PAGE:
First off, I proclaim to be no expert in this arena. The reality of my situation is that my parents, although well-intentioned, had no idea what I was doing online when I was 12 or 13. The media was so new and progressing so quickly that they assumed no dangers were present.
For instance, they didn’t know I was writing role-playing sagas with other Batman fanatics, and I was always the borderline-erotic Catwoman. The other writers were easily in their 30s, if not even older.
But – in their defense – the internet was a much smaller, more private place at that time. Keeping up with your kid’s whereabouts was not nearly as easy.[sws_pullquote_right]I try and drill into the kids that, yes, employers will definitely Google you prior to an interview or a hiring. [/sws_pullquote_right]
As karma would have it, I now am partially responsible for a teenager who is active on the internet. Because I know what trouble is truly out there – having been in it myself at his age – I’m a little more fastidious about what tabs I keep on the kids.
Here’s some basics that we employ in my house, for starters.
1. Know Your Rights
You have a right to social media, but I have every right to “follow” you there. To deny my kids access to things like Instagram, Facebook, or Twitter would be silly. You learn so much about communication through trial and error in those forums that I feel like forbidding the kids from them would be a disservice. (Case in point: if I were to go back and look at, say, blog posts I wrote eight years ago? I would see how immature my writing style was.) But while they have a right to them, I have the same right to follow them there. You’re my Facebook friend, I follow you on Twitter or Instagram, and quite frankly, I also have your passwords there.
Speaking of, I’ll give you a loose leash initially. But I will tighten it in a heartbeat. I have all passwords to social media accounts. The kids know I do. They also know that I will not sign into their accounts unless I have reason to, and I will notify them that I’m doing so. (Not, like, a DAY in advance or anything, but while I’m doing it.) I want them to feel like they are empowered to make the right choices.
Once you’re old enough to represent yourself on social media, I’ll allow you the choice of how you want to be represented. I try and drill into the kids that, yes, employers will definitely Google you prior to an interview or a hiring. And how you’re representing yourself on social media can definitely influence an employer! That’s a REAL THING now. Flashing gang signs, holding red Solo cups with bloodshot eyes, scandalous clothing.. whether or not I agree with snap judgements on these things doesn’t matter. Employers base their idea of you on what you put out there. Be smart about it.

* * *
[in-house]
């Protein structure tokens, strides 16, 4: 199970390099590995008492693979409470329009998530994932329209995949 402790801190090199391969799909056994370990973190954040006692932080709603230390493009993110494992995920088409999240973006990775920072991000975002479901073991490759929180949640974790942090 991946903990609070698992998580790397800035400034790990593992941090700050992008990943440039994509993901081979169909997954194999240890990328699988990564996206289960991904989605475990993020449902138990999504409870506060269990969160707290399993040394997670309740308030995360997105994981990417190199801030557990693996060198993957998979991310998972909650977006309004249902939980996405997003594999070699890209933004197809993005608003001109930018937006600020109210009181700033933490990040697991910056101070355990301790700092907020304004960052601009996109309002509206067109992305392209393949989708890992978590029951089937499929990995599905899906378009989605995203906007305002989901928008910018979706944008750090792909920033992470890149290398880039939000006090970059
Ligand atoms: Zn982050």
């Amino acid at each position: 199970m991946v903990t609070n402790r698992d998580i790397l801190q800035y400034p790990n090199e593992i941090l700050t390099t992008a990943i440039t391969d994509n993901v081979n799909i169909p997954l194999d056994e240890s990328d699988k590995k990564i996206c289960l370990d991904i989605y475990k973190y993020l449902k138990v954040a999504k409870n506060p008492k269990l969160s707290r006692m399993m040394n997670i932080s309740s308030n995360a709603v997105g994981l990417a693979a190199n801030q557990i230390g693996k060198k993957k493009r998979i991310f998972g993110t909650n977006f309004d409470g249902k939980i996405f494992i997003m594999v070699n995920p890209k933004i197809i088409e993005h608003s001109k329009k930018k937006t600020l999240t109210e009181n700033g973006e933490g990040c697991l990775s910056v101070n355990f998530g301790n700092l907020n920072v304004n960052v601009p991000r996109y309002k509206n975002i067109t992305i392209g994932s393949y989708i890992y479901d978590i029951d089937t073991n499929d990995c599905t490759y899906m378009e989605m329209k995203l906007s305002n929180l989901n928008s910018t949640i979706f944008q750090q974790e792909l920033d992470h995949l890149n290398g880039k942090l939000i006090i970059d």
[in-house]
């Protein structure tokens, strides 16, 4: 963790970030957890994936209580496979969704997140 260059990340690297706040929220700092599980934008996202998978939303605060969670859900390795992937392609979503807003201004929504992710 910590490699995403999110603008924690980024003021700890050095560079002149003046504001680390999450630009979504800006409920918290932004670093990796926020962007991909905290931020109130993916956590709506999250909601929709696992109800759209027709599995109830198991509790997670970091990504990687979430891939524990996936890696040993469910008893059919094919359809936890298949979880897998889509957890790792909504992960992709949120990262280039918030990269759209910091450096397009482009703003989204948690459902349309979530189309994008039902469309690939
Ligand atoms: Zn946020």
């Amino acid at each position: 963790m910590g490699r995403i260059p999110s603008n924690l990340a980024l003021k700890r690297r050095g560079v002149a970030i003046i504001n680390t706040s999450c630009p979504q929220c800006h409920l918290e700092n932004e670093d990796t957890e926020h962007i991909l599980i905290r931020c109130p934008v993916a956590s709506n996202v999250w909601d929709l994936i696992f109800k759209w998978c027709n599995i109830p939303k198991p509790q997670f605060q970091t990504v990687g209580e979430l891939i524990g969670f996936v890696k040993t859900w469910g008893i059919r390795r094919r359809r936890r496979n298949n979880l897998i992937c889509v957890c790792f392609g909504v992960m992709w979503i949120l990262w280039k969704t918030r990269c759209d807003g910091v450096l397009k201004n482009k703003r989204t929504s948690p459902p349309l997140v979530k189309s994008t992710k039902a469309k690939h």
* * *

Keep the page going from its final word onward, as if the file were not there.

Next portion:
And I mean that. I’ll even do my part to assist you. Maybe you don’t want pictures of you changing the baby’s diapers on social media, even though I know MY friends will want to see it. (And loudly praise you for it.) Once the kids have their own presence, I won’t tag them in my pictures or status updates any more. (Of course, they always have the options to add their own tags, and I’ll always always accept them.)
3. Know the Dangers Well
I’m going to speak frankly to you about the dangers out there. I’m not a fan of raising kids in a fear-based way, but they need to know – factually – what lies out there. The amount of detail I’ll go into with them varies with age: the 5 year old gets the “There are tricky strangers out there” speech, while the 13 year old gets the “There are people who hurt kids like you out there” speech. I also share with them that kids they know have been solicited online. It happens. And these kids aren’t unintelligent or lazy… sometimes, there are just tricky strangers who dupe us all.
And I expect the same from you. If something happens online that makes you feel wrong or icky, I need to know about it. If the same guy shows up in your gaming circle and says things that make you feel wrong, please tell me. My favorite analogy is that antelope never question why they fear a lion. They don’t sit and think. Hm, maybe I’m being overly sensitive about this lion, laying in wait to pounce on me. Maybe I’m overreacting. Nope, the antelope merely trusts their fight or flight instinct. So if something feels wrong to you, there’s probably a really good reason. I expect you to let me know. We’ll talk about how to handle it together, but I need to know what’s happening.
4. No Trolls Allowed
Treat people online as you would treat them to their face. I WILL NOT RAISE ANY TROLLS. If you’re brazen enough to bully someone to their face, do so in person, please. (I will make you regret it, promise.) But if you wouldn’t dream of saying something derogatory or terrible to someone in person? You are a coward to do it through a keyboard. It’s the golden rule, interwebs style.
Lastly, know this: I am judge, jury, and executioner of your social media presence as long as you live under my roof. If any of the above rules have blatantly been disregarded, I will disable your accounts. Straight up. I will tell you I’m doing that, and you will sit with me as I do it. The end.
There’s a lot of room for missteps and mistakes on today’s internet, and that’s a good and bad thing. I want my kids to feel in control of the privilege of social media participation, but I also want to steer them down the right path. Mostly because I want them to be employable adults, so they’ll move out of my house at a reasonable age. (I told you I’d speak frankly to you!)
Do you have any other tips or tricks on how to navigate kids through social media? What’s worked for you?